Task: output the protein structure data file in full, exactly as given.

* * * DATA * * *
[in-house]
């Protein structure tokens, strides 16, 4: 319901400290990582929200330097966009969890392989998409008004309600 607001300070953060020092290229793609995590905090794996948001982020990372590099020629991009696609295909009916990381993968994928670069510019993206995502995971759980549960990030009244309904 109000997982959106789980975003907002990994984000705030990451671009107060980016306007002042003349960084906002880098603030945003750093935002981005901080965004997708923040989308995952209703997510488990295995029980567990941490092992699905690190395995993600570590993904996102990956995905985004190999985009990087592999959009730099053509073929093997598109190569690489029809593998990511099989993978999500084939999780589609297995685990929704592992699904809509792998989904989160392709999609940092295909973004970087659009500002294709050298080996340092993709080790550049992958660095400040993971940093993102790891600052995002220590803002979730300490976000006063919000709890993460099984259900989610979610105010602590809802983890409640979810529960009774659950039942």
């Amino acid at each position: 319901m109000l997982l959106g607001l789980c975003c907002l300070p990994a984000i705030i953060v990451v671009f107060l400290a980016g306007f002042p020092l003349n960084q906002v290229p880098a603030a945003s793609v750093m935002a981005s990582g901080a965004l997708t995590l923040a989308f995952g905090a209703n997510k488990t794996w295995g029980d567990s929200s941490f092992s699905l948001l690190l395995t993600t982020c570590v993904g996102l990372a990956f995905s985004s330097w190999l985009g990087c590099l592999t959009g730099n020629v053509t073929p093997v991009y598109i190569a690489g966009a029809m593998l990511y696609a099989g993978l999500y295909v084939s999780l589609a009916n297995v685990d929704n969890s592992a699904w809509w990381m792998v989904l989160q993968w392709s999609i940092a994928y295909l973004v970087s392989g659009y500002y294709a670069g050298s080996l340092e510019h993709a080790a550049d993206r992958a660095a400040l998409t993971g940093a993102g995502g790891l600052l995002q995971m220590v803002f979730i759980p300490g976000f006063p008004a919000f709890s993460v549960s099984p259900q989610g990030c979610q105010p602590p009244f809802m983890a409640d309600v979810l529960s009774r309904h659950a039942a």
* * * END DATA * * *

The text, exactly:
[in-house]
């Protein structure tokens, strides 16, 4: 319901400290990582929200330097966009969890392989998409008004309600 607001300070953060020092290229793609995590905090794996948001982020990372590099020629991009696609295909009916990381993968994928670069510019993206995502995971759980549960990030009244309904 109000997982959106789980975003907002990994984000705030990451671009107060980016306007002042003349960084906002880098603030945003750093935002981005901080965004997708923040989308995952209703997510488990295995029980567990941490092992699905690190395995993600570590993904996102990956995905985004190999985009990087592999959009730099053509073929093997598109190569690489029809593998990511099989993978999500084939999780589609297995685990929704592992699904809509792998989904989160392709999609940092295909973004970087659009500002294709050298080996340092993709080790550049992958660095400040993971940093993102790891600052995002220590803002979730300490976000006063919000709890993460099984259900989610979610105010602590809802983890409640979810529960009774659950039942």
């Amino acid at each position: 319901m109000l997982l959106g607001l789980c975003c907002l300070p990994a984000i705030i953060v990451v671009f107060l400290a980016g306007f002042p020092l003349n960084q906002v290229p880098a603030a945003s793609v750093m935002a981005s990582g901080a965004l997708t995590l923040a989308f995952g905090a209703n997510k488990t794996w295995g029980d567990s929200s941490f092992s699905l948001l690190l395995t993600t982020c570590v993904g996102l990372a990956f995905s985004s330097w190999l985009g990087c590099l592999t959009g730099n020629v053509t073929p093997v991009y598109i190569a690489g966009a029809m593998l990511y696609a099989g993978l999500y295909v084939s999780l589609a009916n297995v685990d929704n969890s592992a699904w809509w990381m792998v989904l989160q993968w392709s999609i940092a994928y295909l973004v970087s392989g659009y500002y294709a670069g050298s080996l340092e510019h993709a080790a550049d993206r992958a660095a400040l998409t993971g940093a993102g995502g790891l600052l995002q995971m220590v803002f979730i759980p300490g976000f006063p008004a919000f709890s993460v549960s099984p259900q989610g990030c979610q105010p602590p009244f809802m983890a409640d309600v979810l529960s009774r309904h659950a039942a």